The World’s Highest Hotels | The B1M


Historically occupied by premium office space,
the lofty heights of some the world’s tallest
new skyscrapers are now mostly taken up with
multi-million dollar apartments.
While most of us will never see the inside
of these mansions in the sky, there is a way
to get a small taste of the high life.
Here, we countdown the highest hotels in the
world.
Before we start, it’s important to explain
how we’ve compiled this list. As all of
the world’s highest hotels are in mixed-use
skyscrapers, we’ve used the “highest occupiable
hotel rooms” to develop our ranking.
This means that despite containing a hotel,
the 163 storey Burj Khalifa in Dubai won’t be appearing,
as its Armani Hotel only occupies
the tower up to the 39th floor.
We start our list with the Four Seasons in
Guangzhou’s International Finance Centre.
This impressive avant-garde hotel, designed
by Hirsch Bedner Associates, occupies the
top third of Guangzhou’s second tallest skyscraper.
Opening in 2012, the hotel features 302 guest
rooms and 42 deluxe suites across 30 of the tower’s floors.
With its entrance lobby on the 70th floor, guests are greeted by a 34-storey sky-lit atrium on arrival.
Despite its seven restaurants, spa, cloud-level
pool, 18 function rooms and 700-capacity ballroom,
the main attraction for the hotel’s guests
are the breath-taking views across the city.
Staying in China, the St Regis Hotel in Shenzhen
comes in a fourth on our list.
The hotel opened in 2011 and offers some 257
rooms and 40 suites across the top 28 storeys
of the KK100 tower.
With rooms, as high as the 94th floor, the
hotel offers guests panoramic views across the
city to as far away as Hong Kong.
Next up is not only the most recent addition
to this list, but the only hotel on our countdown
to be located outside of China.
Operated by Lotte Hotels and Resorts, the
Signiel is a 6-star hotel situated in South
Korea’s tallest skyscraper – the Lotte World
Tower.
Billed by its operators as the “first luxury
landmark hotel representing Korea” the Signiel
occupies levels 87 to 101 and boasts the largest
hotel rooms in Seoul.
Designed to reflect an East meets West style,
the rooms offer magnificent furnishings,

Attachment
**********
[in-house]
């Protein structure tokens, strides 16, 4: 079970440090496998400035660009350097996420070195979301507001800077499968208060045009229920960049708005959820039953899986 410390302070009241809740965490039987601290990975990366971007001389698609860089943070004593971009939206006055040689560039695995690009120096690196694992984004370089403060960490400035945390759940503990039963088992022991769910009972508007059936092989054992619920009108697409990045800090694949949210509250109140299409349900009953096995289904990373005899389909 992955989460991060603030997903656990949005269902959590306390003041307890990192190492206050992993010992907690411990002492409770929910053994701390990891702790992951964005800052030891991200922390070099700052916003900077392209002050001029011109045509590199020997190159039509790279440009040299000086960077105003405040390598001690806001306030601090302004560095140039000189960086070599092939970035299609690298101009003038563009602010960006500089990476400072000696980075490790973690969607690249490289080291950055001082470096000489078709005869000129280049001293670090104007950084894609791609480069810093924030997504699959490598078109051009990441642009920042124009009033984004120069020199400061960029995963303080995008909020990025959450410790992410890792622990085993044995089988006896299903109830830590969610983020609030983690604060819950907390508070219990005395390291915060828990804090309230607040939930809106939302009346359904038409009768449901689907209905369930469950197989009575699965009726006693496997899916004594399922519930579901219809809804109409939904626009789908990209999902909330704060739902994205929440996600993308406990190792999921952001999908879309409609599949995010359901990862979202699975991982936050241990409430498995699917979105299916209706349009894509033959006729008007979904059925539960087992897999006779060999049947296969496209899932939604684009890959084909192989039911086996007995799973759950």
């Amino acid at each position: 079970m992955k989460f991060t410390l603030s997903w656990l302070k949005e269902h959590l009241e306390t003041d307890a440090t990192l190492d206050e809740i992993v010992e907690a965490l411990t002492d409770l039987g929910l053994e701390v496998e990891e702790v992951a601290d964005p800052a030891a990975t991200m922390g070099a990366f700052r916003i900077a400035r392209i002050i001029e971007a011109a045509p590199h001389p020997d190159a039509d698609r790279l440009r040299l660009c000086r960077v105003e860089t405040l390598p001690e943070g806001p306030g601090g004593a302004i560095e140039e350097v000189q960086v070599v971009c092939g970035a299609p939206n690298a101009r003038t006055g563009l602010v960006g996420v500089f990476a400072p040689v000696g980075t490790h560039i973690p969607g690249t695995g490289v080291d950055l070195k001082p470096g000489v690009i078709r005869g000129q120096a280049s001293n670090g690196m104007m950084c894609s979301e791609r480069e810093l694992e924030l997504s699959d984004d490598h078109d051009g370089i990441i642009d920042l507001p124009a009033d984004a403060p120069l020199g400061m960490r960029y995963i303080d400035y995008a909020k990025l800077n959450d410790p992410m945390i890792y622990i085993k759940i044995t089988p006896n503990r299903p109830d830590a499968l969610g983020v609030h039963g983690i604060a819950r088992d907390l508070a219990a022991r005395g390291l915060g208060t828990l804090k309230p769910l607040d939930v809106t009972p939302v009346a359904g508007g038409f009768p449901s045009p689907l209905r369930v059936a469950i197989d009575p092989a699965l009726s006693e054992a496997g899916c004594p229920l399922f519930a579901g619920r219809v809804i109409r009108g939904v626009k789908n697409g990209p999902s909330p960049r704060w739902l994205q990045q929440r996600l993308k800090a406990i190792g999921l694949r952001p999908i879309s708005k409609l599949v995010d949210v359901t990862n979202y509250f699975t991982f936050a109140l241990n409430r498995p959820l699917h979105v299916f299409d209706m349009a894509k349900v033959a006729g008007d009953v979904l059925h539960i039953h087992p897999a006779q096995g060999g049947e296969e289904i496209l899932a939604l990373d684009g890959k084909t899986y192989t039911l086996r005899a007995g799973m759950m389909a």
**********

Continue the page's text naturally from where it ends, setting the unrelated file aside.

and luxury bedding
designed by Lotte in collaboration with the
Simmons Bedding Company.
The hotel also contains the world’s highest
ballroom, at 324m (1,063 ft.), four banquet
halls, two separate Michelin star restaurants,
numerous health amenities, and a private members
restaurant situated above the hotel on the
107th floor.
Returning to China, we have the former title
holder for World’s Tallest Hotel, the Park
Hyatt in Shanghai’s World Finance Centre.
Occupying floors 79 to 93 of the 101-storey
tower, the Park Hyatt offers 174 guest rooms
and 14 suites – some of which sit as high
as 88 storeys above Shanghai.
Opening in 2008, the 5-Star hotel offers some
of the city’s largest rooms alongside nine
bars and restaurants, and numerous amenities.
There’s also a Tai Chi courtyard and an impressive
pool on the 85th floor.
Quite literally taking our top spot is the
highest hotel anywhere in the world: The Ritz-Carlton
at the International Commerce Centre in Hong
Kong.
Situated at the top of the tower, between
levels 102 and 118, the Ritz-Carlton overlooks
Victoria Harbour and offers 312 rooms complete
with dedicated butlers and a limousine service.
With its spa located on level 116, guests
truly have their head in the clouds as they
relax and take in the views from the infinity
pool, 486m (1,595 ft) above Hong Kong.
With a range of restaurants on offer as well
as the world’s highest bar on level 118, the
Ritz-Carlton represents the pinnacle of the
hotel high life.
The race to offer hotel rooms in the sky doesn’t
end there and at the time of filming there
are a number of even higher hotels under construction.
The Guangzhou CTF Finance Centre in China
is set to open its Rosewood Hotel by the end
of 2018, dethroning the Ritz-Carlton as the
highest hotel in the world with rooms soaring
above 500m (1,640 ft).
There’s also the rumoured, J-Hotel, in the
632m Shanghai Tower. The hotel’s operator
has reserved levels 84 to 110 of the 123 storey
skyscraper, but an opening date is not yet confirmed.
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